Old-Fashioned Beef Stew is a hearty, comforting dish that has been enjoyed by families for generations. This stovetop classic features tender chunks of beef, flavorful vegetables, and a rich, savory sauce that’s perfect for ladling over a bowl of steaming mashed potatoes or buttery egg noodles. Rich in history and taste, the Old-Fashioned Beef Stew has its roots in European cuisine, particularly in England and France. Dive in with me as we explore this recipe, its ingredient, and the fascinating history behind it.
Ingredients for Old-Fashioned Beef Stew
- 2 pounds boneless beef chuck, cut into 1 1/2-inch pieces
- 1/4 cup all-purpose flour
- 3 tablespoons olive oil, divided
- 1 large onion, chopped
- 2 cloves garlic, minced
- 4 cups beef broth
- 2 cups red wine (optional)
- 1 tablespoon Worcestershire sauce
- 1 tablespoon tomato paste
- 2 teaspoons fresh thyme or 1 teaspoon dried thyme
- 1 bay leaf
- 4 large carrots, cut into 1-inch pieces
- 2 large russet potatoes, peeled and cut into 1-inch pieces
- 1 cup frozen peas, thawed
- Salt and pepper to taste
- Fresh chopped parsley for garnish (optional)
Begin by patting the beef dry with paper towels and seasoning it generously with salt and pepper. In a large bowl, mix the flour with a pinch of salt and pepper, then toss the beef in the seasoned flour to coat.
Heat two tablespoons of olive oil in a large Dutch oven or heavy-bottomed pot over medium-high heat. In batches, sear the beef until browned on all sides, then set aside on a plate.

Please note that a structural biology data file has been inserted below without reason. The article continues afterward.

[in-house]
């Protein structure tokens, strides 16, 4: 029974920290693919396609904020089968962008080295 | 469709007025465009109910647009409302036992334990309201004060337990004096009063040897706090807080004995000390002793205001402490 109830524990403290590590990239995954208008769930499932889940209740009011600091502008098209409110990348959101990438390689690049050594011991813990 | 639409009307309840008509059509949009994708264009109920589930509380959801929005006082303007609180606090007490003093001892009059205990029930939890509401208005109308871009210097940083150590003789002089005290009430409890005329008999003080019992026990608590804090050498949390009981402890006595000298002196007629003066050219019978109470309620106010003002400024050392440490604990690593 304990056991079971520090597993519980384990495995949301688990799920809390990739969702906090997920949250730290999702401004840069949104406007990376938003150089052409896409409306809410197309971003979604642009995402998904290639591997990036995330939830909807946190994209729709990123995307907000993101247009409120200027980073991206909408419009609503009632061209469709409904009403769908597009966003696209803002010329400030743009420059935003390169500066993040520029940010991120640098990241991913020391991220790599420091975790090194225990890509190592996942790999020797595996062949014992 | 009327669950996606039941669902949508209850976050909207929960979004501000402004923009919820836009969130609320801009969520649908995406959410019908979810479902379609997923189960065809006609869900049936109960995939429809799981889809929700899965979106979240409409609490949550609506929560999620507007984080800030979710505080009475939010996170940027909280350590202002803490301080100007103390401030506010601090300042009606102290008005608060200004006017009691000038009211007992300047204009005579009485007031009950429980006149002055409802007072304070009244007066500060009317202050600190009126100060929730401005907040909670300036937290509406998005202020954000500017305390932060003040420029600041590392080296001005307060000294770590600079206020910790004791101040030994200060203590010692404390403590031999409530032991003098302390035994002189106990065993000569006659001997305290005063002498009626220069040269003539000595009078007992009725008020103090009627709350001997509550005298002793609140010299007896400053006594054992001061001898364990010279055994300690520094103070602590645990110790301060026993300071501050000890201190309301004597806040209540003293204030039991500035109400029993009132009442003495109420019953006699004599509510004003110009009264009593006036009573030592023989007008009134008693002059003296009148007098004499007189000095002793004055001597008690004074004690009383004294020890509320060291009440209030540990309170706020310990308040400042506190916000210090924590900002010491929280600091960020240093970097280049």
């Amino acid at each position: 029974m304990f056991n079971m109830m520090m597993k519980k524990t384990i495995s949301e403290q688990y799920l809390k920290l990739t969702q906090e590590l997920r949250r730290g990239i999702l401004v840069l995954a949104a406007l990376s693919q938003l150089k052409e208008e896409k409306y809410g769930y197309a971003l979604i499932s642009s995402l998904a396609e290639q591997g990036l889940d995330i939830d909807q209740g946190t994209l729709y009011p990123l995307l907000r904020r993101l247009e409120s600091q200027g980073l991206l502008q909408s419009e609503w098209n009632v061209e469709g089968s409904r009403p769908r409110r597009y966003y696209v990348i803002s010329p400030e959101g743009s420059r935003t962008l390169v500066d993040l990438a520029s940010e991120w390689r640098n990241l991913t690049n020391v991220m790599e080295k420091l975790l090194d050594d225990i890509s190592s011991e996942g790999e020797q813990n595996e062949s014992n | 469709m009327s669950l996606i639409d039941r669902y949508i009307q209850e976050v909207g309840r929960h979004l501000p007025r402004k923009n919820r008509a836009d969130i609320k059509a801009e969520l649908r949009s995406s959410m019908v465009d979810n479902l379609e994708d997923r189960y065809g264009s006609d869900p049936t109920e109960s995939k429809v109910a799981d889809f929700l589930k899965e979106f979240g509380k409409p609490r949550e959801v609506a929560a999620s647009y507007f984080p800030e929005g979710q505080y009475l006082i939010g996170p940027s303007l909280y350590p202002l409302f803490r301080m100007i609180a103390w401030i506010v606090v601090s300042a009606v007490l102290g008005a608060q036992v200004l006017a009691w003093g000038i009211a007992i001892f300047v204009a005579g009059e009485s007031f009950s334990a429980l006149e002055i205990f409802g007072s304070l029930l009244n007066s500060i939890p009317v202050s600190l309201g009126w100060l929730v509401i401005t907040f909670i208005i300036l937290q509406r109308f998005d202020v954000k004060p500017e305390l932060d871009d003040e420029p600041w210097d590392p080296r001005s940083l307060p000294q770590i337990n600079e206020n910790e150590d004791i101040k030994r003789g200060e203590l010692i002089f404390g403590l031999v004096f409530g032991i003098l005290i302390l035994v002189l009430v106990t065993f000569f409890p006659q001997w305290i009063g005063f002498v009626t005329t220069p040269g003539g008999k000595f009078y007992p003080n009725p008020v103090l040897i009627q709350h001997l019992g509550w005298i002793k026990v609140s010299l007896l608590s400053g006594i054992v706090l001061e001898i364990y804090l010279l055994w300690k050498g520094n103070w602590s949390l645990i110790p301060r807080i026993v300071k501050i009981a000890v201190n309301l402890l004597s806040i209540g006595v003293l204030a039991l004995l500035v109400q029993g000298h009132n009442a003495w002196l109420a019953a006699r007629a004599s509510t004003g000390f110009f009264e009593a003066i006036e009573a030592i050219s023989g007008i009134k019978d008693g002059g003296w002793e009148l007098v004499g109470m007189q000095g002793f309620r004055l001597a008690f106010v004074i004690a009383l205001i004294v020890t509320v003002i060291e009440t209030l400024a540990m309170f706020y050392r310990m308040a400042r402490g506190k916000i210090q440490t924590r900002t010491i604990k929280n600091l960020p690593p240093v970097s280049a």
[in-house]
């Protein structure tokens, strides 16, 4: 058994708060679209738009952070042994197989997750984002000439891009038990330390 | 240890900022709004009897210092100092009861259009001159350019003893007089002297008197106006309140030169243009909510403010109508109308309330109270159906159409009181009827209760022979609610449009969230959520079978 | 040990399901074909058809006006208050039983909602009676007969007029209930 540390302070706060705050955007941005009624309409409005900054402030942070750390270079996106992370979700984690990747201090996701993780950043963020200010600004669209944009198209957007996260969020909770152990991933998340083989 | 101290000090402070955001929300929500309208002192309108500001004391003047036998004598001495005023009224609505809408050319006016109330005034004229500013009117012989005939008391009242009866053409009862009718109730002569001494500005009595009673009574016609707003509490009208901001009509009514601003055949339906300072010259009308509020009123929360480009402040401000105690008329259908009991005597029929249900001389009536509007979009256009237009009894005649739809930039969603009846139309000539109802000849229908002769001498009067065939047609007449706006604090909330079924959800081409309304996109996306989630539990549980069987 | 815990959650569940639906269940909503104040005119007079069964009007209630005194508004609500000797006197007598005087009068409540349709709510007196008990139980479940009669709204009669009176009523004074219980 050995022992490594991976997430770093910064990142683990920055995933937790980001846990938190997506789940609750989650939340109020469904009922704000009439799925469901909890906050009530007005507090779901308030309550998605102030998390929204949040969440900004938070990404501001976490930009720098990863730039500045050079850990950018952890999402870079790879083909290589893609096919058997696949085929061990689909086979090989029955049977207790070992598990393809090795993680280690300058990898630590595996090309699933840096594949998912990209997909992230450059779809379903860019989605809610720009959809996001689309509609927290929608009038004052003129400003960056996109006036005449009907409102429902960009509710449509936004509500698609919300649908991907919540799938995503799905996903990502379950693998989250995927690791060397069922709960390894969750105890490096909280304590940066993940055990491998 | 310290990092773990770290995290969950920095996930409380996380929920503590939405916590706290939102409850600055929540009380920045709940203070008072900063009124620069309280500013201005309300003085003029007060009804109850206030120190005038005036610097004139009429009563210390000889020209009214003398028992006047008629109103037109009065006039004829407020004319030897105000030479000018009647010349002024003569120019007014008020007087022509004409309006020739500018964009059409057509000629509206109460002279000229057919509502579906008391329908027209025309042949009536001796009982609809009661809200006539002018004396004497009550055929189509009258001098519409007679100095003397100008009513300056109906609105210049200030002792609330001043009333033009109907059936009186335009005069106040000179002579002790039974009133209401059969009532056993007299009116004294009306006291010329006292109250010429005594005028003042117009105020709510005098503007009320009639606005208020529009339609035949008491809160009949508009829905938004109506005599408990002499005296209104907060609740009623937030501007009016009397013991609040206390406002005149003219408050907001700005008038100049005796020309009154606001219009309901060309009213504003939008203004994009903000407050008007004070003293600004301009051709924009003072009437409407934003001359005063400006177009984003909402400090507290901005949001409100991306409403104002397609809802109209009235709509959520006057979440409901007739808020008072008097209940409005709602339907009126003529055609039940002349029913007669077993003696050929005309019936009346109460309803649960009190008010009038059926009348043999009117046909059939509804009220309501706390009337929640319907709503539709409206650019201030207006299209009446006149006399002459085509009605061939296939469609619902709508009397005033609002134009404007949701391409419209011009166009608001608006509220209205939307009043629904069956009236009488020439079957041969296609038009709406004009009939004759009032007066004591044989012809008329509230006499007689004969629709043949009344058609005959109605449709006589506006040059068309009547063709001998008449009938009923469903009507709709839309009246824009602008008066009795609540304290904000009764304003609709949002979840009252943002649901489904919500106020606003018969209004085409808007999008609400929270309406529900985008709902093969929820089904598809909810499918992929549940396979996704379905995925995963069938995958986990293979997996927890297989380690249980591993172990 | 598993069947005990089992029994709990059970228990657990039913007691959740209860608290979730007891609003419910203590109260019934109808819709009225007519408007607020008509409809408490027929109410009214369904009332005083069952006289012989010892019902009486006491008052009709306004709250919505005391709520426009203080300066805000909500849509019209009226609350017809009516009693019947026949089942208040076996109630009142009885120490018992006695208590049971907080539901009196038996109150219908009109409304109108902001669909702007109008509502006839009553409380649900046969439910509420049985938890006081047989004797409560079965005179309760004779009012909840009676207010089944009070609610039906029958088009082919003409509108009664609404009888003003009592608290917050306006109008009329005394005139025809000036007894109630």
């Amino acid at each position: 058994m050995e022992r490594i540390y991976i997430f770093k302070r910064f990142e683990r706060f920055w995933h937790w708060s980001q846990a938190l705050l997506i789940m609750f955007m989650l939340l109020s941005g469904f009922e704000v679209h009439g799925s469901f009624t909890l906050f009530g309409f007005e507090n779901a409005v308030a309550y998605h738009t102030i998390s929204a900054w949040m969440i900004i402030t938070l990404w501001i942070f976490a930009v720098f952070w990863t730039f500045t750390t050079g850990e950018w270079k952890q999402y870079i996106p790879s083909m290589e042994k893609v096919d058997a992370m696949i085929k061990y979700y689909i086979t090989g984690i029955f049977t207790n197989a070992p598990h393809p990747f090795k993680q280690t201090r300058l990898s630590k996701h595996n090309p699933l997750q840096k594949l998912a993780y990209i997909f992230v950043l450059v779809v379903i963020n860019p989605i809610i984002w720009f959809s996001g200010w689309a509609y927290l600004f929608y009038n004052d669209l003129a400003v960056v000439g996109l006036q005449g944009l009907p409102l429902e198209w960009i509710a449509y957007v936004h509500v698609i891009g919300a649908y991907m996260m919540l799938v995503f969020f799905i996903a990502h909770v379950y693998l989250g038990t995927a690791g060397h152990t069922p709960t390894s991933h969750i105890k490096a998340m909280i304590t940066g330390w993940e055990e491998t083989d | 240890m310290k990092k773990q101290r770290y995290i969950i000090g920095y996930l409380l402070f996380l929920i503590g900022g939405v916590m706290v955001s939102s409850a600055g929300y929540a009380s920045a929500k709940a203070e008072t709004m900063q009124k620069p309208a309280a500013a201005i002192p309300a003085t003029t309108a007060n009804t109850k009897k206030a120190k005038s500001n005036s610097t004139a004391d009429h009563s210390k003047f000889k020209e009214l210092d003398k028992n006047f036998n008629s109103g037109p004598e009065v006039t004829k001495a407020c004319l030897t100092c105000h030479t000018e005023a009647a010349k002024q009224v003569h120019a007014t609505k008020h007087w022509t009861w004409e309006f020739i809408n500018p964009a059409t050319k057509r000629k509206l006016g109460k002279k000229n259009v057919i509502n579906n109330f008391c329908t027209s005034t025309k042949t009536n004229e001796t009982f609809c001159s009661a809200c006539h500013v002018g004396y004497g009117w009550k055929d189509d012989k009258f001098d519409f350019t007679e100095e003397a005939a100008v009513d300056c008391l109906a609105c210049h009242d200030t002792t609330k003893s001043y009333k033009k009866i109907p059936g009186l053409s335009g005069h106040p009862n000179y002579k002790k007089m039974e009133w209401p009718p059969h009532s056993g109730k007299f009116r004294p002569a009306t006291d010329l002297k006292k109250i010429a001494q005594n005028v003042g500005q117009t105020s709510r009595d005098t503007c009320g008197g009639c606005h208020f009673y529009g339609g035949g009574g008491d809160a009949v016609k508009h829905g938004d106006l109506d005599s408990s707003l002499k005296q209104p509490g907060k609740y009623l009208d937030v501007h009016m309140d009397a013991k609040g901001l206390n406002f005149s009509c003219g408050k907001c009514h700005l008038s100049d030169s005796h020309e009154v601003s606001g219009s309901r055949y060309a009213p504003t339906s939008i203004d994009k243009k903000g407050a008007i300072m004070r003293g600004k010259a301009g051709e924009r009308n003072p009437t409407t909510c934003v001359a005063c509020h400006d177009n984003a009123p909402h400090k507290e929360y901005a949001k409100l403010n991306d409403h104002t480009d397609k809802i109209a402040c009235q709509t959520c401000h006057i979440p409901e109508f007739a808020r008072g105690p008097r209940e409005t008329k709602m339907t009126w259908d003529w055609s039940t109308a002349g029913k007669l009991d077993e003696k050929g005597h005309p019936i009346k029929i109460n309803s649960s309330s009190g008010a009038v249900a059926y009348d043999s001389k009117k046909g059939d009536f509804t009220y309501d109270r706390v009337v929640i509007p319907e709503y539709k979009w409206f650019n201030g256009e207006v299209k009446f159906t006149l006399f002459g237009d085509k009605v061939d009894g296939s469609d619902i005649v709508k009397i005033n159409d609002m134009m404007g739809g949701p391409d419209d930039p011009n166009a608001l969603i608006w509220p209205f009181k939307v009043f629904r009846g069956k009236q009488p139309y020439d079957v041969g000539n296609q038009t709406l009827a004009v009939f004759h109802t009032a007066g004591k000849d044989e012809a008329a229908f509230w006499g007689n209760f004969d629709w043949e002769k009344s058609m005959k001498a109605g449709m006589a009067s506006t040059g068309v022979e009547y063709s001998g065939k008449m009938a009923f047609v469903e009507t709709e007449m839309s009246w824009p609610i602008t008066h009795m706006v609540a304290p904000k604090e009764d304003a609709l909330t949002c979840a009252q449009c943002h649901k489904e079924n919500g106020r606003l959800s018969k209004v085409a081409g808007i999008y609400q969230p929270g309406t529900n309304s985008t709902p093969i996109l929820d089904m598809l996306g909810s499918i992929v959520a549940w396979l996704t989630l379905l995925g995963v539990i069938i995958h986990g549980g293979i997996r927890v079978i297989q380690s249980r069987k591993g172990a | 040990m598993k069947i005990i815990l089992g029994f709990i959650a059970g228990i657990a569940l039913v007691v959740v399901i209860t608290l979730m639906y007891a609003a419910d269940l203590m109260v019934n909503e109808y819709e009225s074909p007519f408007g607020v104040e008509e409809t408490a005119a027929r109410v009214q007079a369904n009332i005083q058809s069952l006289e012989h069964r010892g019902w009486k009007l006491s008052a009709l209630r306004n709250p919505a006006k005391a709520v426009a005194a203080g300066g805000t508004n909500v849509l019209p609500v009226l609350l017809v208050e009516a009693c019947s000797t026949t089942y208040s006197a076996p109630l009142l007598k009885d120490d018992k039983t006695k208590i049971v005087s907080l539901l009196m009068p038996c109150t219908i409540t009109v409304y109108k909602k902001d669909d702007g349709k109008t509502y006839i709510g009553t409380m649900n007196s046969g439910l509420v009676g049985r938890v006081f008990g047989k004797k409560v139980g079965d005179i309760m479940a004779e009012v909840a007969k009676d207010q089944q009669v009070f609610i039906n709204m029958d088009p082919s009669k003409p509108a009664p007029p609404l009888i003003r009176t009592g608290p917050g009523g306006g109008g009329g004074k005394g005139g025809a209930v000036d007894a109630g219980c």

Lower the heat to medium and add the remaining tablespoon of oil to the now-empty pot. Add the chopped onion and cook until soft and translucent, about 5-7 minutes. Stir in the minced garlic and cook for another minute.
Next, slowly add the beef broth and wine (if using) to deglaze the pot, scraping up any browned bits from the bottom. Stir in the Worcestershire sauce, tomato paste, thyme, and bay leaf. Bring to a simmer, then return the browned beef (and any accumulated juices) to the pot.
Reduce heat to low, cover, and let the stew cook for about 1 1/2 hours, stirring occasionally. After this time, add the carrots and potatoes, then cover and continue cooking for an additional hour, or until the beef is fork-tender.
In the last few minutes of cooking, stir in the peas and adjust seasoning with additional salt and pepper if needed. Remove the bay leaf, and serve the stew hot, garnished with chopped parsley if desired.
History and Curiosities of Old-Fashioned Beef Stew
The origin of Old-Fashioned Beef Stew can be traced back to European cuisine, particularly English and French cooking. The earliest stews were made from less expensive, tougher cuts of meat that required a long, slow cooking process to tenderize them. As the dish spread across countries, regional variations developed using local ingredients and flavors.
In French cuisine, the iconic dish Boeuf Bourguignon shares many similarities with Old-Fashioned Beef Stew, including the use of red wine and onions. Across the Atlantic, the dish made its way into American cuisine where it has remained a beloved comfort food for generations.
The stew’s versatility has contributed to its popularity throughout history, as it can be easily adapted to include a wide variety of vegetables and seasonings depending on what’s on hand. This flexibility, as well as the comforting, hearty nature of the stew, has helped Old-Fashioned Beef Stew become a staple meal in kitchens around the world.